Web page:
Missouri State Sen. Kurt Schaefer (R-Columbia) wants to ban K2, an artificial alternative to marijuana. Having passed the Senate Judiciary Committee, and a companion bill passing in the House, yesterday SB887 passed an initial test in the Senate. A final vote is still required. I don’t recall statements from Gov. Jay Nixon on this issue, but my guess is that he would sign such a measure.
There are a variety of reasons not to smoke K2, chief among them that not much is known, scientifically, about its short and long term effects on the user. However, before lawmakers rush to ban this questionable substance – and Schaefer’s bill, like similar measures passed in Pettis County and St. Charles County, contains an emergency implementation clause – let’s consider one of the direct causes of its existence and proliferation.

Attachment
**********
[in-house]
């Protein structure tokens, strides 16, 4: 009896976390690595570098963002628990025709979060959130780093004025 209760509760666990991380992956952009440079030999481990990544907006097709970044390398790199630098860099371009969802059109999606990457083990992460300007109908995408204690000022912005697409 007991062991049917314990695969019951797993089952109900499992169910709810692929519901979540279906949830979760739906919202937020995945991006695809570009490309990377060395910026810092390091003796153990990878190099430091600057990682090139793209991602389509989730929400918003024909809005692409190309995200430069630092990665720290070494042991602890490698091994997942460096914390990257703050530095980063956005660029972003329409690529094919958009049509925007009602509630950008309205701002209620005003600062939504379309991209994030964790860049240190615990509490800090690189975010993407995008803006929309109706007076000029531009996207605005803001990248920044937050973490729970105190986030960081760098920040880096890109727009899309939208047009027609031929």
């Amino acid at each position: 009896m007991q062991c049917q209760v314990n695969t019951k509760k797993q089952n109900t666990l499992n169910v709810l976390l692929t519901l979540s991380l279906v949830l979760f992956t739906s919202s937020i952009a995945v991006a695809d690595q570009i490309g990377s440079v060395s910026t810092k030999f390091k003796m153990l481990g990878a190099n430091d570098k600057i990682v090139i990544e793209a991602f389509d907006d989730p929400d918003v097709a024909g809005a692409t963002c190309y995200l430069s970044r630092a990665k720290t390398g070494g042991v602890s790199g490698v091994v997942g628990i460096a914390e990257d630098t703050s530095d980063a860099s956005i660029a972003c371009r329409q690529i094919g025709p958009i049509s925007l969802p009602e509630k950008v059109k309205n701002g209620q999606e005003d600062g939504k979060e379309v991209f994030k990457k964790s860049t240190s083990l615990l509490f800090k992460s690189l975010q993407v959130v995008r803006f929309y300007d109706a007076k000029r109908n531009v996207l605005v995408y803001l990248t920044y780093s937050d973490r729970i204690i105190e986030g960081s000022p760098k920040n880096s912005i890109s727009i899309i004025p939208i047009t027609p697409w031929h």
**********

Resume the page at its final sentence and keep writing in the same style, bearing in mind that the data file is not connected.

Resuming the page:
Obviously, that would be the prohibition of marijuana. K2 is in demand because it is a legal, available and effective substitute for the organic original, cannabis. To address a problem by banning a substance, itself the result of banning another substance, is an exercise in questionable logic, to say the least. It may make about as much sense as smoking either of the substances in question!
Schaefer seems sincere, and no doubt much of the concern is well-intentioned. Yet, I think before lawmakers rush to action, it would be wise to consider how we got here. Oddly enough, anti-K2 activists haven’t seemed to talk much about why we are confronted by this emerging issue.